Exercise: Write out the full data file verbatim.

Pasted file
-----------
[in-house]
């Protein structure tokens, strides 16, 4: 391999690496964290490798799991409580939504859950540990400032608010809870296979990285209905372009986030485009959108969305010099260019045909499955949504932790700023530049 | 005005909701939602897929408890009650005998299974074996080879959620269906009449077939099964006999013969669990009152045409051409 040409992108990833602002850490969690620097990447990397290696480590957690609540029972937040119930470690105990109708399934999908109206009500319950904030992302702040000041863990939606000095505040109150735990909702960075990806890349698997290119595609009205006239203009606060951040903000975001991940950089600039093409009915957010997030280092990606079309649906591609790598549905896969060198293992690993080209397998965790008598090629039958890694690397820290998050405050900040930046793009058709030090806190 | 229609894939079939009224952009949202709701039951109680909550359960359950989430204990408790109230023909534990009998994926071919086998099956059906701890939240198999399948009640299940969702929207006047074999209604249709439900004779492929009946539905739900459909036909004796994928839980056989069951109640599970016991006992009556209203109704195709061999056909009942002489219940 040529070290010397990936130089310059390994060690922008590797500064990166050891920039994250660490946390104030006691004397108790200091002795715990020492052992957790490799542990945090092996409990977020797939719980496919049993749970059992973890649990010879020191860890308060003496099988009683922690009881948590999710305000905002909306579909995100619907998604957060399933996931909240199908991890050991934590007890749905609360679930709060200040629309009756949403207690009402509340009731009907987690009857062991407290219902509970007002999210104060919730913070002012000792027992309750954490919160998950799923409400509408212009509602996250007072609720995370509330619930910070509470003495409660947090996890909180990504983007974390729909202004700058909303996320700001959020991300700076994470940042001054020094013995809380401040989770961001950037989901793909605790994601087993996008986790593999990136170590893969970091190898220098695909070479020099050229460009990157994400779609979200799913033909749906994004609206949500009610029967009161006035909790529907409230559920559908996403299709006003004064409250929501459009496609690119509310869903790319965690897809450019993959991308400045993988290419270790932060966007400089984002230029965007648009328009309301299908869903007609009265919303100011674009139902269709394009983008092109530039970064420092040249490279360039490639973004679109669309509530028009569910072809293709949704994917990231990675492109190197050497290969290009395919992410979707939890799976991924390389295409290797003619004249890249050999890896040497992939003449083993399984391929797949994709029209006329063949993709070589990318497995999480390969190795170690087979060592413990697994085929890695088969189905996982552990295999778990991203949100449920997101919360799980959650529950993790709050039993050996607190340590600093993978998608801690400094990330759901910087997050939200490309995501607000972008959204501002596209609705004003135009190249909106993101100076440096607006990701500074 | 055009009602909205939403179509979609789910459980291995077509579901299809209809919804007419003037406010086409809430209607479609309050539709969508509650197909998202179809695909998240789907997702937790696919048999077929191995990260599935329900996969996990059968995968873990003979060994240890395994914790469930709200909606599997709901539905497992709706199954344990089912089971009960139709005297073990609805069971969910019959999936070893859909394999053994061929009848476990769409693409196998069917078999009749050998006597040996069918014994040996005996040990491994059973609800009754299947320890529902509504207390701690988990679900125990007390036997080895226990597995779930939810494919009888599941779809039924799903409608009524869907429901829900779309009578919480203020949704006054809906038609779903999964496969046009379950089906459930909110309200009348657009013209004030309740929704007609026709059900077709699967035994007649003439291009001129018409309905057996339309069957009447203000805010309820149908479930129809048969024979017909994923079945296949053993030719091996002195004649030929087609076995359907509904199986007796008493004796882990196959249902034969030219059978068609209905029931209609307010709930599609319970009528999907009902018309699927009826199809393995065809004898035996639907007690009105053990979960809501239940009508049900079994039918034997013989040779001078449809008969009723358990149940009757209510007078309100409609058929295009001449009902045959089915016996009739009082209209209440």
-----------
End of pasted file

[in-house]
């Protein structure tokens, strides 16, 4: 391999690496964290490798799991409580939504859950540990400032608010809870296979990285209905372009986030485009959108969305010099260019045909499955949504932790700023530049 | 005005909701939602897929408890009650005998299974074996080879959620269906009449077939099964006999013969669990009152045409051409 040409992108990833602002850490969690620097990447990397290696480590957690609540029972937040119930470690105990109708399934999908109206009500319950904030992302702040000041863990939606000095505040109150735990909702960075990806890349698997290119595609009205006239203009606060951040903000975001991940950089600039093409009915957010997030280092990606079309649906591609790598549905896969060198293992690993080209397998965790008598090629039958890694690397820290998050405050900040930046793009058709030090806190 | 229609894939079939009224952009949202709701039951109680909550359960359950989430204990408790109230023909534990009998994926071919086998099956059906701890939240198999399948009640299940969702929207006047074999209604249709439900004779492929009946539905739900459909036909004796994928839980056989069951109640599970016991006992009556209203109704195709061999056909009942002489219940 040529070290010397990936130089310059390994060690922008590797500064990166050891920039994250660490946390104030006691004397108790200091002795715990020492052992957790490799542990945090092996409990977020797939719980496919049993749970059992973890649990010879020191860890308060003496099988009683922690009881948590999710305000905002909306579909995100619907998604957060399933996931909240199908991890050991934590007890749905609360679930709060200040629309009756949403207690009402509340009731009907987690009857062991407290219902509970007002999210104060919730913070002012000792027992309750954490919160998950799923409400509408212009509602996250007072609720995370509330619930910070509470003495409660947090996890909180990504983007974390729909202004700058909303996320700001959020991300700076994470940042001054020094013995809380401040989770961001950037989901793909605790994601087993996008986790593999990136170590893969970091190898220098695909070479020099050229460009990157994400779609979200799913033909749906994004609206949500009610029967009161006035909790529907409230559920559908996403299709006003004064409250929501459009496609690119509310869903790319965690897809450019993959991308400045993988290419270790932060966007400089984002230029965007648009328009309301299908869903007609009265919303100011674009139902269709394009983008092109530039970064420092040249490279360039490639973004679109669309509530028009569910072809293709949704994917990231990675492109190197050497290969290009395919992410979707939890799976991924390389295409290797003619004249890249050999890896040497992939003449083993399984391929797949994709029209006329063949993709070589990318497995999480390969190795170690087979060592413990697994085929890695088969189905996982552990295999778990991203949100449920997101919360799980959650529950993790709050039993050996607190340590600093993978998608801690400094990330759901910087997050939200490309995501607000972008959204501002596209609705004003135009190249909106993101100076440096607006990701500074 | 055009009602909205939403179509979609789910459980291995077509579901299809209809919804007419003037406010086409809430209607479609309050539709969508509650197909998202179809695909998240789907997702937790696919048999077929191995990260599935329900996969996990059968995968873990003979060994240890395994914790469930709200909606599997709901539905497992709706199954344990089912089971009960139709005297073990609805069971969910019959999936070893859909394999053994061929009848476990769409693409196998069917078999009749050998006597040996069918014994040996005996040990491994059973609800009754299947320890529902509504207390701690988990679900125990007390036997080895226990597995779930939810494919009888599941779809039924799903409608009524869907429901829900779309009578919480203020949704006054809906038609779903999964496969046009379950089906459930909110309200009348657009013209004030309740929704007609026709059900077709699967035994007649003439291009001129018409309905057996339309069957009447203000805010309820149908479930129809048969024979017909994923079945296949053993030719091996002195004649030929087609076995359907509904199986007796008493004796882990196959249902034969030219059978068609209905029931209609307010709930599609319970009528999907009902018309699927009826199809393995065809004898035996639907007690009105053990979960809501239940009508049900079994039918034997013989040779001078449809008969009723358990149940009757209510007078309100409609058929295009001449009902045959089915016996009739009082209209209440």